The results of a recent study on the Brazilian Amazon reveal that deforestation has a significantly larger effect on local temperatures than previously thought. The study also highlights that protecting forests would greatly benefit agricultural businesses.
The findings have significant political ramifications as farmers in Amazonian regions have traditionally been the main drivers of deforestation, believing that clearing more land will lead to greater profits.
The latest study sheds light on the opposing perspective. It reveals that the farming hub of Mato Grosso, which is currently experiencing drought and extreme temperatures, would see an increase of just over 0.5 degrees Celsius by 2050 if deforestation continued at its current rapid pace.
On Monday, a research article was released in the Proceedings of the National Academy of Sciences showing that deforestation in the Amazon can cause warming up to 60 miles (100km) away. The more trees that are cleared, the warmer the temperature becomes. This also adds to the overall impact of global heating on the environment.
According to Dominick Spracklen from the University of Leeds, the typical tree has a cooling impact that is comparable to two to three 2.5kW air conditioners operating at maximum capacity 24 hours a day. This is accomplished through evapotranspiration, which is similar to the perspiration produced by humans to regulate body temperature. He also noted that this effect extends further than previously thought.
The speaker expressed surprise at the magnitude of the situation, stating that they had suspected it for some time. They also emphasized the positive impact of forests on their surrounding areas, such as providing cooler air and increased rainfall for farmers. The hope is that quantifying these benefits will convince a larger group of people to preserve forested areas.
Recent peer-reviewed research has highlighted the crucial role of the Amazon in maintaining a stable climate in its region. One study, published earlier this year, revealed that deforestation in the Amazon can lead to decreased rainfall up to 125 miles away. A larger-scale study further confirmed the connection between the Amazon and the South American monsoon, warning that ongoing deforestation could result in a 30% reduction in regional precipitation, posing a serious threat to food production.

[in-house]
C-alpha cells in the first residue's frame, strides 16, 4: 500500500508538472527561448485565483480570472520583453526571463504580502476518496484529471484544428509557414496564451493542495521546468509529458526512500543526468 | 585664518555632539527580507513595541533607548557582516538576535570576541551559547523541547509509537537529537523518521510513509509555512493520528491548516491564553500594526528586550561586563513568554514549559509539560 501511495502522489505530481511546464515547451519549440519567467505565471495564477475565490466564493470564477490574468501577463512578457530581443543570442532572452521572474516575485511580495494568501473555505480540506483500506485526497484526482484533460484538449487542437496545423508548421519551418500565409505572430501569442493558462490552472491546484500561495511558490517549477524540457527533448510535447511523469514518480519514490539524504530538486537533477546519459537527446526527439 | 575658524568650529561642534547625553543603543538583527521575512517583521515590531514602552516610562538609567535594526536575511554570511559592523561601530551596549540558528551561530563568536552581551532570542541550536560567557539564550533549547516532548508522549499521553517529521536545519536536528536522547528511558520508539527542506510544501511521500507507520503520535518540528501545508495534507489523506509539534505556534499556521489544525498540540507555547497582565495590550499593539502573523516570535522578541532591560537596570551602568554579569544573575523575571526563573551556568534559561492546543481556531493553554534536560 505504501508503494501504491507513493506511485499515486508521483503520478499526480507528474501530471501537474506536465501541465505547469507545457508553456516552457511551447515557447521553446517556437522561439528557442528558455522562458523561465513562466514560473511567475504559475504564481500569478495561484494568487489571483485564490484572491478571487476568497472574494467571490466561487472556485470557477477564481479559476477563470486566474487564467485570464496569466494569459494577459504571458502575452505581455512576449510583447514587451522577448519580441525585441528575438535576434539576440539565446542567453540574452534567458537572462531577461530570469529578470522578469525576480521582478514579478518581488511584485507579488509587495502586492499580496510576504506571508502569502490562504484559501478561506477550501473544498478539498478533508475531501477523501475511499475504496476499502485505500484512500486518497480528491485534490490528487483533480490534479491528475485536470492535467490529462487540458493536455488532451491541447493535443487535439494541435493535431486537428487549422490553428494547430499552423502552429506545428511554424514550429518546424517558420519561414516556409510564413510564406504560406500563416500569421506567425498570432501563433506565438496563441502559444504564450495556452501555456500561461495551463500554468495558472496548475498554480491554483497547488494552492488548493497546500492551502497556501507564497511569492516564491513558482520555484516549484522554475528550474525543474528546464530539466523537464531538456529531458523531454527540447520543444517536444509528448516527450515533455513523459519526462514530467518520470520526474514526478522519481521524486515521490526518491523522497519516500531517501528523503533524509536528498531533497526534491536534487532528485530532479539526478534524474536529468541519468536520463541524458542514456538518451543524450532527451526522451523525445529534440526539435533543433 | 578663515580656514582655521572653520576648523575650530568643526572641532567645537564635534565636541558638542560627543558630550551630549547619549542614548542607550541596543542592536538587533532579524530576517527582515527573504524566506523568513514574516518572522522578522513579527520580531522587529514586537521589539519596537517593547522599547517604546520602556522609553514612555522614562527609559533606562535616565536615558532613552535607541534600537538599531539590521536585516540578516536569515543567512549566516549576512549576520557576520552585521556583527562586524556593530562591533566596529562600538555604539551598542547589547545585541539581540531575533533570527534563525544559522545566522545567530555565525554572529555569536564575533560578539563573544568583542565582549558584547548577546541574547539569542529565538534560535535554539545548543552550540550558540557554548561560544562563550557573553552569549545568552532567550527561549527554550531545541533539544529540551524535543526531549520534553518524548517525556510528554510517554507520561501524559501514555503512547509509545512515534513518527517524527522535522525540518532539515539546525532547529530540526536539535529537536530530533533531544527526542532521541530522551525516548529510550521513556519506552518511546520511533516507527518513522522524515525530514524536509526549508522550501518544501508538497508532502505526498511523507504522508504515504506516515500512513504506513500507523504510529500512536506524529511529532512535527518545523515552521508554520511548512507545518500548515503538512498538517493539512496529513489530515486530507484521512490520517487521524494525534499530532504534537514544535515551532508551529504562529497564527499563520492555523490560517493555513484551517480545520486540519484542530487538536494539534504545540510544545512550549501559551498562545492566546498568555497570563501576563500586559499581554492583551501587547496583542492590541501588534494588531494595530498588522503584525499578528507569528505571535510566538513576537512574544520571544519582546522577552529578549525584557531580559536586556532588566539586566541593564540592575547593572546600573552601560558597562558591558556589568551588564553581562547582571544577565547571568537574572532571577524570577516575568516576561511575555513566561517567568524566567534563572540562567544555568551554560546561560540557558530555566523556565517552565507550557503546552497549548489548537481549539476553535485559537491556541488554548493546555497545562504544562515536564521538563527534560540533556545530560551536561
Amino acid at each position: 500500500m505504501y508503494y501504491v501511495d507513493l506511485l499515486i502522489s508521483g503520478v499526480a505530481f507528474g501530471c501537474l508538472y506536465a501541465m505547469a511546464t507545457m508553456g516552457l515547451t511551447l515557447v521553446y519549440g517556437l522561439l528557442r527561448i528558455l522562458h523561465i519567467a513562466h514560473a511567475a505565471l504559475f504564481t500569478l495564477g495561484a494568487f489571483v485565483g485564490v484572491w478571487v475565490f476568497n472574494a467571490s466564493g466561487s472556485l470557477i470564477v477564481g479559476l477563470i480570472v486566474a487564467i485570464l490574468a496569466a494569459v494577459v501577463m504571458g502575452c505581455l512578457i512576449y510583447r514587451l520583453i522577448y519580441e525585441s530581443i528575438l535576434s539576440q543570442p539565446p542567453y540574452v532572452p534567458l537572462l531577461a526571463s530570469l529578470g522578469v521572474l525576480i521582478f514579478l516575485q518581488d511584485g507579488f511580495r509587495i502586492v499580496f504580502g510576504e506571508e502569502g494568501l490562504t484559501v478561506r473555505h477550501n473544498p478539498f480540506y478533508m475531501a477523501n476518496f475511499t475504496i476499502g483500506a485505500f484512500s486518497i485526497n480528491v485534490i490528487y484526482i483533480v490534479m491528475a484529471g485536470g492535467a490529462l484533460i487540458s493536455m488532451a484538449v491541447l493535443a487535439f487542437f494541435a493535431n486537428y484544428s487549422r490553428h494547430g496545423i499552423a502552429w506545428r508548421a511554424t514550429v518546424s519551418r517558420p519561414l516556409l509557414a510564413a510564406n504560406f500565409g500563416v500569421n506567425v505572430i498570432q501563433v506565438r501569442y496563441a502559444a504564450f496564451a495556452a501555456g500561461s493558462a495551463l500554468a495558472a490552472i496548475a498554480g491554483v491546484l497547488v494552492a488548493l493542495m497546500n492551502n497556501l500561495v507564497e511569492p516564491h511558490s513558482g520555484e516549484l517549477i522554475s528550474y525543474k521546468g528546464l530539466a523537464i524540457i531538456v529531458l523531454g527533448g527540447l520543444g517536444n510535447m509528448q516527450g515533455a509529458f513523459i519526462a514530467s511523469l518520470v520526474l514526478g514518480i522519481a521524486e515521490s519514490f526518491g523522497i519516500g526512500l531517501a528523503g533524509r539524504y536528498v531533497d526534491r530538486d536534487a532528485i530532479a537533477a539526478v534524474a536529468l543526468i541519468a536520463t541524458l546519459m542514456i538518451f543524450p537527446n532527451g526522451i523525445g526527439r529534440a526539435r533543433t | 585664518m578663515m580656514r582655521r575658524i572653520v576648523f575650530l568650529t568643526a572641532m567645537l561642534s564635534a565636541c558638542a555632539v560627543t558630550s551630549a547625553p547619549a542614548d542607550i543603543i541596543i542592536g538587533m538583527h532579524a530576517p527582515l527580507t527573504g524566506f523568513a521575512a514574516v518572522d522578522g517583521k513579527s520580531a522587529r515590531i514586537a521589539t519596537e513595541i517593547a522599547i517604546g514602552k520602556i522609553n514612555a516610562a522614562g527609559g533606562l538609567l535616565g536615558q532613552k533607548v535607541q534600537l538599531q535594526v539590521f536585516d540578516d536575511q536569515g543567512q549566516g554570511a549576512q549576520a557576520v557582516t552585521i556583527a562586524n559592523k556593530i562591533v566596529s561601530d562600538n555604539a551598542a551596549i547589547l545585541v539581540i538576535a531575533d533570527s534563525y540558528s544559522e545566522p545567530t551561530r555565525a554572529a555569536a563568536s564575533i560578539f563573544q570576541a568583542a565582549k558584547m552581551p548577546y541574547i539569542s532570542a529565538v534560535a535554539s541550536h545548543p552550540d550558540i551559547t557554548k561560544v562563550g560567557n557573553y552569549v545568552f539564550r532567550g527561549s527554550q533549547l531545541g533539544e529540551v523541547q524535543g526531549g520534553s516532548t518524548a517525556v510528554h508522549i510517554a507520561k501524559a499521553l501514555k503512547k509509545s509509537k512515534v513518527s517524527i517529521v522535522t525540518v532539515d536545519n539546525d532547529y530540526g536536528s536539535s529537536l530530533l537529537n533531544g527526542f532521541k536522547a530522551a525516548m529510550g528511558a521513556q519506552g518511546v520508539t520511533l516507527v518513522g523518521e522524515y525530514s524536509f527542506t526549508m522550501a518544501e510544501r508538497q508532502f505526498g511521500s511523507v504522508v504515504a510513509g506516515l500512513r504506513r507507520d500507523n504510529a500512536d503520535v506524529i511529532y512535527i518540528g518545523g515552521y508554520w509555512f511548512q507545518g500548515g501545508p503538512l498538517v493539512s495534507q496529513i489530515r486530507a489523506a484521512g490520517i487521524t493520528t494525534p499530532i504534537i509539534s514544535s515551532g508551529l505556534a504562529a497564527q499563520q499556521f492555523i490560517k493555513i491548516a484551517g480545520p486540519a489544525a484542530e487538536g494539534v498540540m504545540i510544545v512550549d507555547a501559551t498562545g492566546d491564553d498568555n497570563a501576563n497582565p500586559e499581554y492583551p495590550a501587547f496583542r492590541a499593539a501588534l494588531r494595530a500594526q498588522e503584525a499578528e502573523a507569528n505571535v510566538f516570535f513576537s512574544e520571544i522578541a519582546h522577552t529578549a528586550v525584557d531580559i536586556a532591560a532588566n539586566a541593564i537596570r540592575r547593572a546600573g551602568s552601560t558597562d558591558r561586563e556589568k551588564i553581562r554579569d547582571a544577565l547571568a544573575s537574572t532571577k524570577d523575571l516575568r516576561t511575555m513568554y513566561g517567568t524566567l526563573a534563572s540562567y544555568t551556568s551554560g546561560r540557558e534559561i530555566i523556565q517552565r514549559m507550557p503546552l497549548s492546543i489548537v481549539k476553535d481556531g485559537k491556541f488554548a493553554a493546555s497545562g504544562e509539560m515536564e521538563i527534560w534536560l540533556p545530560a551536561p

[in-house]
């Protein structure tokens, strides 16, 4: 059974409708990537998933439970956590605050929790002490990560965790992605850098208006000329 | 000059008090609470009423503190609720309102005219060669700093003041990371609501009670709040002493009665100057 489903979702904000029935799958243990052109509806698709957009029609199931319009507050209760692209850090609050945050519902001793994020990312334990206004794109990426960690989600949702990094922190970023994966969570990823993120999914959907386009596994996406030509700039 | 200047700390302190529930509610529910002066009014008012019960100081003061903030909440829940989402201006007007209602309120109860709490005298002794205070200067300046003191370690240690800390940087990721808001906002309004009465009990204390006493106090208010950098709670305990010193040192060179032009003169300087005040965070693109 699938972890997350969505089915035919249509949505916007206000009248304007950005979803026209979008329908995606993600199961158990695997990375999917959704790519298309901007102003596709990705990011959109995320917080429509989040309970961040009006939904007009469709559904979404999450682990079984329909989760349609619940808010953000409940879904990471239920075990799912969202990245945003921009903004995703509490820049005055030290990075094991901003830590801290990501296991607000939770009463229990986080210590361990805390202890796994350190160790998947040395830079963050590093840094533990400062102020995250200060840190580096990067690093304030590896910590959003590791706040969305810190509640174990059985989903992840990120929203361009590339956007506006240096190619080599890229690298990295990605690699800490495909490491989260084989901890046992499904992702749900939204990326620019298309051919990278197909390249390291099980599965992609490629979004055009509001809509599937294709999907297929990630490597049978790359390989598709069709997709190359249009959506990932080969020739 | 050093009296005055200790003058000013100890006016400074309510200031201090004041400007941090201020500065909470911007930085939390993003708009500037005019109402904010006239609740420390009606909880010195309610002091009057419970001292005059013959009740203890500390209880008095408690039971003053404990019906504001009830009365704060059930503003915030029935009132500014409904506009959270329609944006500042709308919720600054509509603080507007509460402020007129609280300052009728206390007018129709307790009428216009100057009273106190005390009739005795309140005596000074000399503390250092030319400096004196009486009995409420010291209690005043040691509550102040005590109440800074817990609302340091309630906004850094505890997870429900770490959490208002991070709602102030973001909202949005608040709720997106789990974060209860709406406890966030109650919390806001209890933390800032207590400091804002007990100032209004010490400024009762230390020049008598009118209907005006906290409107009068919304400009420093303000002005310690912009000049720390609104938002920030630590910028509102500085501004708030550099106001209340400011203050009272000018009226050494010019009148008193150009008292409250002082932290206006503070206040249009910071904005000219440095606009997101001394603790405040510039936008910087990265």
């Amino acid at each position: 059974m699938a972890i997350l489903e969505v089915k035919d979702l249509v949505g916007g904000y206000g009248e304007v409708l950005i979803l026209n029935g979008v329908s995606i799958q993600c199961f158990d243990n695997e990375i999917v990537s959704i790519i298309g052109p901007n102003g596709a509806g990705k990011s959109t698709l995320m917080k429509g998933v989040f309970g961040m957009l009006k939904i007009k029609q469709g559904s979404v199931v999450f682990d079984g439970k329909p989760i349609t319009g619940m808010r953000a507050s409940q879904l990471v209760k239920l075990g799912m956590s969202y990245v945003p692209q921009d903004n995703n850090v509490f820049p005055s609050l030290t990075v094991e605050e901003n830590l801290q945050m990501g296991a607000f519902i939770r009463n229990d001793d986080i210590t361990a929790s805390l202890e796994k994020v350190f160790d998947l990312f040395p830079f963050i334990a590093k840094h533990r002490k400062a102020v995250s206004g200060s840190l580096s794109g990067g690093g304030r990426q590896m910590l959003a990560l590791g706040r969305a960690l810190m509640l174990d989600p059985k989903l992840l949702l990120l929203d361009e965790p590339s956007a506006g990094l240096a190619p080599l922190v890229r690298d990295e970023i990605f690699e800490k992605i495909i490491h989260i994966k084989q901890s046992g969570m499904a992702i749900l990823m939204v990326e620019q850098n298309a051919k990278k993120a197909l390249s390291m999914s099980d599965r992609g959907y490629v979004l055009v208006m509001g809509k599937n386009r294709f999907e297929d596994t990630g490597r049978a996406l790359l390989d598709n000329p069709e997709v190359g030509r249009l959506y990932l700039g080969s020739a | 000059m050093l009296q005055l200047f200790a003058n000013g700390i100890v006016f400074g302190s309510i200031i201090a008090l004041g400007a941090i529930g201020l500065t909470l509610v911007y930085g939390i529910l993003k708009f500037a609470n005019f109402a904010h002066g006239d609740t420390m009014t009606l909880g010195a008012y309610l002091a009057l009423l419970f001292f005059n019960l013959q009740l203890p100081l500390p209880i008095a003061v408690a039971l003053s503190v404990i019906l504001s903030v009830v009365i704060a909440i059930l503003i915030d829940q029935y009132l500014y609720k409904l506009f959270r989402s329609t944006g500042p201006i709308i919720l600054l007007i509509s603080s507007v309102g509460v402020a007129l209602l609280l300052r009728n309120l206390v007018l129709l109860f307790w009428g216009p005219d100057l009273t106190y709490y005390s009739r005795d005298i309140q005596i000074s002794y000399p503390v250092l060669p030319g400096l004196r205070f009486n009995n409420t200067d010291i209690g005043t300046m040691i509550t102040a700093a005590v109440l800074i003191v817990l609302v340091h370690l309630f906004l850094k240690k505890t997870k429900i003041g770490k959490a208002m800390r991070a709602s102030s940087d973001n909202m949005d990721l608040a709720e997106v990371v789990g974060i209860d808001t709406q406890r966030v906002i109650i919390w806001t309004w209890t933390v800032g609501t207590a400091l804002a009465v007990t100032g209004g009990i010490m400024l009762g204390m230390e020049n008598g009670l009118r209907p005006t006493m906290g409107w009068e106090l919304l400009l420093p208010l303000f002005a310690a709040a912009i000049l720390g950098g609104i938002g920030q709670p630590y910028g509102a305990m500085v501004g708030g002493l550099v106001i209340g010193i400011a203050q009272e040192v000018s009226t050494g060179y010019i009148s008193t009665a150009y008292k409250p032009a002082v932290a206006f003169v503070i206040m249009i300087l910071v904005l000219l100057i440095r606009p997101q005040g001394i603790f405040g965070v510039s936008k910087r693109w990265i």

Previous research on the consequences of deforestation on temperature has focused on the immediate effects, showing a direct connection between tree loss and higher temperatures in the specific location where the trees were removed. However, a recent study expanded upon this by examining if there is a broader warming effect. Utilizing satellite data and machine learning, the researchers discovered a 0.7 degree Celsius rise in temperature for every 10% decrease in forest cover within a 60-mile radius.
In regions where there has been significant deforestation, the effects are significant. The study concludes that deforestation in these areas leads to a more than fourfold increase in warming, which has severe implications for both the remaining Amazon rainforest and the communities that depend on it.
The main author, Ed Butt, stated that this should not be viewed as a warning, but rather as a helpful tool to encourage sustainable forest management. “If we can decrease deforestation, we can prevent a significant amount of regional warming. I see this as a great opportunity. It highlights the major advantage of reducing deforestation for local farmers… The key point is that states like Mato Grosso have the ability to choose different paths for their future. This gives control back to regions and states. They have the potential to greatly reduce their exposure to warming.”